Dating is the process of identifying the banknote by its print run year. Countries of the world, use different calendar systems from others, it is not universal, but have some commonalities. In the Western part of the world, and most of Europe use the Gregorian calendar. Below is a table of the different type of calendars, used when calculating the print year of the banknote.
|Name||Type||Months in a year||Days in a year|
|Gregorian||Solar||12||365 or 366|
|Julian||Solar||12||365 or 366|
|Hebrew||Solar and Lunar||12 or 13||353, 355, 383 or 385|
|Coptic and Ethiopian||Solar||13||365 or 366|
|Islamic||Lunar||12||354 or 355|
|Persian||Solar||12||365 or 366|
|Baha’i||Solar||12||365 or 366|
The most recognized numbering system used in banknotes are, the 0, 1, 2, 3, 4, 5, 6, 7, 8, 9
that was adopted by the Western world and in Europe.
For Arabic speaking countries, the identification of numbers into western world numbers can be difficult, specially if you’re not familiar with the language itself. There are some instances, of placing the year, of the banknote printed, an others placing the full date of print, the latter can be challenging to interpret. Below are two examples, of Arabic numerals placed in dates.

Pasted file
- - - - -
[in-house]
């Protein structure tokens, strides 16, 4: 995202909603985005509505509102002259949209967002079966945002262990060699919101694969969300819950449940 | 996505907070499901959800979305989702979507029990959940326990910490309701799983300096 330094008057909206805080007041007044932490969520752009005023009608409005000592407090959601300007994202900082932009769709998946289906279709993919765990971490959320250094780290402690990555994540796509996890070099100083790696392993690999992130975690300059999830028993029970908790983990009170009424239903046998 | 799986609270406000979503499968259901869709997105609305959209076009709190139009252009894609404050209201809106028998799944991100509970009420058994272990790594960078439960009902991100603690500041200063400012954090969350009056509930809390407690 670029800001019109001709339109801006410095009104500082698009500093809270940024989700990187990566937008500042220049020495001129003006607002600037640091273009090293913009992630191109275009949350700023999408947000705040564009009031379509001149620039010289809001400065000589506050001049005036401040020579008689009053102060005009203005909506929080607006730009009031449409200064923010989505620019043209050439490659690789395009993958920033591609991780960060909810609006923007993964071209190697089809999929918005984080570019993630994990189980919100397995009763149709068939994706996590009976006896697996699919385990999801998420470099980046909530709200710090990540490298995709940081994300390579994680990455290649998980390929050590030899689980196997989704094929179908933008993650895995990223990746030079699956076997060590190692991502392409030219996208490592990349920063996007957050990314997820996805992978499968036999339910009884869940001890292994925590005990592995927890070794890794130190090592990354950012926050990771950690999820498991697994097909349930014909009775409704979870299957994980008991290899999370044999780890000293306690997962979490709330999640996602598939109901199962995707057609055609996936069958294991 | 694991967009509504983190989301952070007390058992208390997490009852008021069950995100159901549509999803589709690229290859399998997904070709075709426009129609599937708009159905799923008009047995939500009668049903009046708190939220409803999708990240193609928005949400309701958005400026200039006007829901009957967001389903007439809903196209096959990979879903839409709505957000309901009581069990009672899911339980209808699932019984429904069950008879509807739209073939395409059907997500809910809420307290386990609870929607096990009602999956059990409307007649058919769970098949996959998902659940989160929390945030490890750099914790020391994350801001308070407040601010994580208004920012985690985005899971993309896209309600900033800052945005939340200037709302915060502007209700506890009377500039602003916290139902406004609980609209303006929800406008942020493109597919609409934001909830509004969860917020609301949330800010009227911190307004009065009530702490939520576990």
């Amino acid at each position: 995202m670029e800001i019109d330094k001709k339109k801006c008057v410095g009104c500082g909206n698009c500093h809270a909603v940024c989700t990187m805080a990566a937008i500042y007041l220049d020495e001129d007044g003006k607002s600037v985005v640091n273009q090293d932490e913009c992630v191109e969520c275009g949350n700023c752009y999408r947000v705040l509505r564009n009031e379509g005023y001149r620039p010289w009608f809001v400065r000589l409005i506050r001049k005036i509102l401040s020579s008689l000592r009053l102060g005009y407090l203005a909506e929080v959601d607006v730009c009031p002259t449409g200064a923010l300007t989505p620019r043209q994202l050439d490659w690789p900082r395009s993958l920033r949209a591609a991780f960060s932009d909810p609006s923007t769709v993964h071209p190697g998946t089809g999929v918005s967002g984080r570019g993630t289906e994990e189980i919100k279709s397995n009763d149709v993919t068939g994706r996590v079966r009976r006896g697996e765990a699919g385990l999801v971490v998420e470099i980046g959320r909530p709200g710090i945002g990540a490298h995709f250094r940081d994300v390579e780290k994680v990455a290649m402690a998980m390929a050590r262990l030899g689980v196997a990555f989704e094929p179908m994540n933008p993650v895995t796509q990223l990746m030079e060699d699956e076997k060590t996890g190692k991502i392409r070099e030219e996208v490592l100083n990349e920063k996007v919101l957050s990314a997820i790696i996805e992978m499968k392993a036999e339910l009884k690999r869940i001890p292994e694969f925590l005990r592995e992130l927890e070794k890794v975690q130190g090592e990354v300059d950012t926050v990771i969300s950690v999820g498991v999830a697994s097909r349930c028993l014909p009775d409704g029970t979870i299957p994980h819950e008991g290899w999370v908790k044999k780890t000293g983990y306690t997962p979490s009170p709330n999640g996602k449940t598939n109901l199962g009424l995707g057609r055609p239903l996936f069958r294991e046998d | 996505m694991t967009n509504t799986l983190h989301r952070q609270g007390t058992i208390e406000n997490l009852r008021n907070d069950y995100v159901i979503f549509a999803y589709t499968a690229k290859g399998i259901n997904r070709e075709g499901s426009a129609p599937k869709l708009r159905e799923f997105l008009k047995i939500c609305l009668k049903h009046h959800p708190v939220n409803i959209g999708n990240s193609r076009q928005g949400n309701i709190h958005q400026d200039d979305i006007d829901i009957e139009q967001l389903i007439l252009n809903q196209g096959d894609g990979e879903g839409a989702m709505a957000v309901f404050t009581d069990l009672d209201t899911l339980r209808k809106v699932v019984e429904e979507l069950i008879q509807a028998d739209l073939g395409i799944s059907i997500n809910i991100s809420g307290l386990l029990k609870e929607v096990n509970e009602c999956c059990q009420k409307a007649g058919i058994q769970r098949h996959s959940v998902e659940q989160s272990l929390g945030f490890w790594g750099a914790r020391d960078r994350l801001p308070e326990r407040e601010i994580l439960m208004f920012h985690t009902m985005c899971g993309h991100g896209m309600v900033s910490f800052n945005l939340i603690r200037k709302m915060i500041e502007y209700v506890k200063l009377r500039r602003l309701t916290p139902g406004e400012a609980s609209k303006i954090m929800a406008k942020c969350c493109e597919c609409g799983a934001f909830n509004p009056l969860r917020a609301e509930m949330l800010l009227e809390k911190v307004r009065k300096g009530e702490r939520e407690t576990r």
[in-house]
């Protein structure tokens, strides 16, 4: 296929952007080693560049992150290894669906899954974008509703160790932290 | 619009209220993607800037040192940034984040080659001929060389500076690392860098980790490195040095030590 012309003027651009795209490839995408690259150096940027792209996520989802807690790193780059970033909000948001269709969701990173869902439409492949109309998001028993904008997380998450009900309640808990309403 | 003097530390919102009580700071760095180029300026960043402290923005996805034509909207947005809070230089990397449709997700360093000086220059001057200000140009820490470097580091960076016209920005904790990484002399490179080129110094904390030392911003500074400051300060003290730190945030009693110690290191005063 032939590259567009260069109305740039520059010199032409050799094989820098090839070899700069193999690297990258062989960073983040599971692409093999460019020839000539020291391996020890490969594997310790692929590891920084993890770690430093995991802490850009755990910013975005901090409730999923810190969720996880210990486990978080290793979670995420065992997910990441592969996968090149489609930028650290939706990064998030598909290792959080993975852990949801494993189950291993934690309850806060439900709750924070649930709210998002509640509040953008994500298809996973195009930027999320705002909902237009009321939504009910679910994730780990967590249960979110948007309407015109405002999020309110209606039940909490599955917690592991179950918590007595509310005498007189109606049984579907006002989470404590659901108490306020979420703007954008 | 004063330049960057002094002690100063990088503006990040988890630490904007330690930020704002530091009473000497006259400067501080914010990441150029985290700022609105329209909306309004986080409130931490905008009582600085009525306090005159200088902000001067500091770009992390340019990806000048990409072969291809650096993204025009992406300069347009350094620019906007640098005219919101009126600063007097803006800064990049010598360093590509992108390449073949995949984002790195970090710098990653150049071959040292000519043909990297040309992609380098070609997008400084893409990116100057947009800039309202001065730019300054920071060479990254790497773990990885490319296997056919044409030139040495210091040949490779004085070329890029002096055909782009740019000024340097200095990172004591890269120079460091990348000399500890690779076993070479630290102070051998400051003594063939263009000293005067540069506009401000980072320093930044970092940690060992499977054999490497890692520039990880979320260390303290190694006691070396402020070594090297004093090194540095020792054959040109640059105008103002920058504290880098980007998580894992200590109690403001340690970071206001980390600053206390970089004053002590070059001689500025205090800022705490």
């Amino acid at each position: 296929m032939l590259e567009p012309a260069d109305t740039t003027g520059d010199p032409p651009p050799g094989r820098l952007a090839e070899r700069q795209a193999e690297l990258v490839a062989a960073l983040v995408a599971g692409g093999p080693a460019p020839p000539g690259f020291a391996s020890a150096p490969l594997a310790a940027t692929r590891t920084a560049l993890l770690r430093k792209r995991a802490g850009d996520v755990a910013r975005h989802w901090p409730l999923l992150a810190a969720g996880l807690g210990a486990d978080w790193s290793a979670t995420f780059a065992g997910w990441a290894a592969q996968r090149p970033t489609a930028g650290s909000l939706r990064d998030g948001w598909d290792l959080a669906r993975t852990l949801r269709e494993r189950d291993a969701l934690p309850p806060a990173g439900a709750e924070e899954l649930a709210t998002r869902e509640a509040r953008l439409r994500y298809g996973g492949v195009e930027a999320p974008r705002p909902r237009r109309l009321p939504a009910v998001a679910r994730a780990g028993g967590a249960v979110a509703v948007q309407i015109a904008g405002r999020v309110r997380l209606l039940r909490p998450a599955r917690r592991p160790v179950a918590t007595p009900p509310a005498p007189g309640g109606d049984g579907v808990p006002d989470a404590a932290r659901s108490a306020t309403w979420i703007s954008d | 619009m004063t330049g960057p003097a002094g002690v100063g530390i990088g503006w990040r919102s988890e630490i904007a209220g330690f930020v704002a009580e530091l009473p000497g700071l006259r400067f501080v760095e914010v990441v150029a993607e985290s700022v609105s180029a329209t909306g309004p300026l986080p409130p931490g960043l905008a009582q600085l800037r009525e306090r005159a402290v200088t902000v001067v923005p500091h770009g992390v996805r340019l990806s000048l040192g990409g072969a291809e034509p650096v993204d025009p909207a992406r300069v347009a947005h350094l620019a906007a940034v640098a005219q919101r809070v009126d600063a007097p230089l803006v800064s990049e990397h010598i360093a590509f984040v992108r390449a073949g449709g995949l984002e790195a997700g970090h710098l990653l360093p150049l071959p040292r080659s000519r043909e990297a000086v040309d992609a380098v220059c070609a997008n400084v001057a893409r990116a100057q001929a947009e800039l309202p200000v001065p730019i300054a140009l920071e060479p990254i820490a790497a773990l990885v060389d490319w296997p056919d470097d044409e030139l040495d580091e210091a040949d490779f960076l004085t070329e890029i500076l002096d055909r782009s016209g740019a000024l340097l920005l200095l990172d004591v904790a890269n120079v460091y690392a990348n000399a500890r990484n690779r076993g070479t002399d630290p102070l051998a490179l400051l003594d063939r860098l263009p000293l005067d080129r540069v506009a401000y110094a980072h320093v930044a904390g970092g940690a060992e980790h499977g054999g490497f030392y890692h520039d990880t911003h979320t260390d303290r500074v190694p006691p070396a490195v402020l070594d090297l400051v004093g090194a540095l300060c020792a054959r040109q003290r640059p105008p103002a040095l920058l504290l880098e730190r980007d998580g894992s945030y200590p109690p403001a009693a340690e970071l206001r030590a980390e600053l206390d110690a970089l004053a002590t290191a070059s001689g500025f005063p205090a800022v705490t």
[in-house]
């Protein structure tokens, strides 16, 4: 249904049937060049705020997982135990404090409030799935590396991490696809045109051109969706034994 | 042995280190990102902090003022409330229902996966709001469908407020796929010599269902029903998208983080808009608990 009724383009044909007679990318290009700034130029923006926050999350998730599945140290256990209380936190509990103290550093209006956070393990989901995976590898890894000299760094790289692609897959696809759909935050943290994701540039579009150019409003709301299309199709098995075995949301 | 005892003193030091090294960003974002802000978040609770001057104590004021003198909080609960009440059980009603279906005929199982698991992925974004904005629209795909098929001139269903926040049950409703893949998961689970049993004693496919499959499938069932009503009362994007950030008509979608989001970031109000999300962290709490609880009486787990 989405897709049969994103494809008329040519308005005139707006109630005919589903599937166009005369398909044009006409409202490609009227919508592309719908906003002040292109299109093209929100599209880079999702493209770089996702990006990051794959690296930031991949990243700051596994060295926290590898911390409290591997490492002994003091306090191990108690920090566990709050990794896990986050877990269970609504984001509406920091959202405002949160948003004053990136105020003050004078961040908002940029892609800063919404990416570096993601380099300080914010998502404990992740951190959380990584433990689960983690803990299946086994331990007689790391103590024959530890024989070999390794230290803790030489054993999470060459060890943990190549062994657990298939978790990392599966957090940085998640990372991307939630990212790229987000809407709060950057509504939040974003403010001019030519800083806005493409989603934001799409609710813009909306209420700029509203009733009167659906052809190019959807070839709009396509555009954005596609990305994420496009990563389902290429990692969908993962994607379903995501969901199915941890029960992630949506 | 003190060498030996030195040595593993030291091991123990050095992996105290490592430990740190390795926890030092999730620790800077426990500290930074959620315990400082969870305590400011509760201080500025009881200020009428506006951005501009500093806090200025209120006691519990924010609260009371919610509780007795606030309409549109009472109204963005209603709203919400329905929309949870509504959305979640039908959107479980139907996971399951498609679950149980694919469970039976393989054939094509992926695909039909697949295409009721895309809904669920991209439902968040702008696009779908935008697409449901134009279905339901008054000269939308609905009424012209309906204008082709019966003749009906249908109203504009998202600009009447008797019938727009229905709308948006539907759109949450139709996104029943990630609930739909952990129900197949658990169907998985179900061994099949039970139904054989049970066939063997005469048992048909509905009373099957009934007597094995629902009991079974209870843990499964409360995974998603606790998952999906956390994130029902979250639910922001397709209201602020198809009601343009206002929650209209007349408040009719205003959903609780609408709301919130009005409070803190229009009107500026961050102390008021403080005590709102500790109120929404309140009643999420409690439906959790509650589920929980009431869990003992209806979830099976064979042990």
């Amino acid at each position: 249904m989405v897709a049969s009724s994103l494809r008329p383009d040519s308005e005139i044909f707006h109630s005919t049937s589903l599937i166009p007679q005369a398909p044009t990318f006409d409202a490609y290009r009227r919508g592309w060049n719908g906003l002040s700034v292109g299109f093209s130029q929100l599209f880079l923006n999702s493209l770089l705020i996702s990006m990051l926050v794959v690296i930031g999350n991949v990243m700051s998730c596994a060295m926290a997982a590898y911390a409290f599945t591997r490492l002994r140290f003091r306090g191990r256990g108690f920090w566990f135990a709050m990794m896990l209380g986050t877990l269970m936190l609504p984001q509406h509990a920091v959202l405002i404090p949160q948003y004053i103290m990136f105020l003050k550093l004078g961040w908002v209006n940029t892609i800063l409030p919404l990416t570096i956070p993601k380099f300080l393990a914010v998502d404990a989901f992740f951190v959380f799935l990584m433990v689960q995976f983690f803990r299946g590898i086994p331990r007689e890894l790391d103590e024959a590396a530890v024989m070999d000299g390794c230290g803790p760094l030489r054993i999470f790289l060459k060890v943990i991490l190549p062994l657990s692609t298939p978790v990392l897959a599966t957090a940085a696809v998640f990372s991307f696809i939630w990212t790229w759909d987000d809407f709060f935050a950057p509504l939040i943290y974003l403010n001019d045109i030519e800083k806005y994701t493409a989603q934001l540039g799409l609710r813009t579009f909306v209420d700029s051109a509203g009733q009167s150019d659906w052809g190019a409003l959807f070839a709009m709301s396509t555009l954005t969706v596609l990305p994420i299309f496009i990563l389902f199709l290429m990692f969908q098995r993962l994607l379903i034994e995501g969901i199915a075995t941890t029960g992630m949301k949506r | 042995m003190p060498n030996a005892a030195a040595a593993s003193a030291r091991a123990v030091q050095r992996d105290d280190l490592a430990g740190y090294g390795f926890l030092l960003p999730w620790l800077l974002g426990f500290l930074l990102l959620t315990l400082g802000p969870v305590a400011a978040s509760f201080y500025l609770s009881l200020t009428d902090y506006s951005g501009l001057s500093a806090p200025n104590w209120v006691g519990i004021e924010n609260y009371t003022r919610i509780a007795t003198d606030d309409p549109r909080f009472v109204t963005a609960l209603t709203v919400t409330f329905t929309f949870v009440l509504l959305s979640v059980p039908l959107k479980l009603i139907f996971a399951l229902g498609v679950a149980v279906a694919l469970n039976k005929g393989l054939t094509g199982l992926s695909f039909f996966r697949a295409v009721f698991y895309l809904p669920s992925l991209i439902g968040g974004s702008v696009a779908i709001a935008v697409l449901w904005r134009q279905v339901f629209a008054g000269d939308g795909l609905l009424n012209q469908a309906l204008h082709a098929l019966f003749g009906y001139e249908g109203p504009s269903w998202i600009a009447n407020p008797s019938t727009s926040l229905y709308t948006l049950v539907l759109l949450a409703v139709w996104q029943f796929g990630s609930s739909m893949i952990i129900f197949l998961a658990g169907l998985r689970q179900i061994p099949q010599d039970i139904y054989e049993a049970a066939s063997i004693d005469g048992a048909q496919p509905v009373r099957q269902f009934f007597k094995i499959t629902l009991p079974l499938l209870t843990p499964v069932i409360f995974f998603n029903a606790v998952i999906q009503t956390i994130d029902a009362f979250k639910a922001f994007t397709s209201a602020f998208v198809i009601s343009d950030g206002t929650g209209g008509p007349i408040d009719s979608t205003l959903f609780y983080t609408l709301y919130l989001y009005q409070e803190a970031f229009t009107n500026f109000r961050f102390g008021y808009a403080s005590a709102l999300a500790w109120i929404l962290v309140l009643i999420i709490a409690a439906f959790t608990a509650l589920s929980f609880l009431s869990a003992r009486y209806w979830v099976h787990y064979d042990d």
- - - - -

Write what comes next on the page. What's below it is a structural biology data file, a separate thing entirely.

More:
ARABIC NUMBERS IN BANKNOTES SAMPLE 1
ARABIC NUMBERS IN BANKNOTES SAMPLE 2
Below is a table of Arabic numeral characters, to help identify the dates in banknotes. When it comes to dating a banknote from Arabic speaking countries, the writing is from left to right.[label type=”catalog”]TABLE OF ARABIC NUMERALS[/label]
|Arabic Numeral||English Numeral|
We are sorry that this post was not useful for you!
Let us improve this post!
Tell us how we can improve this post?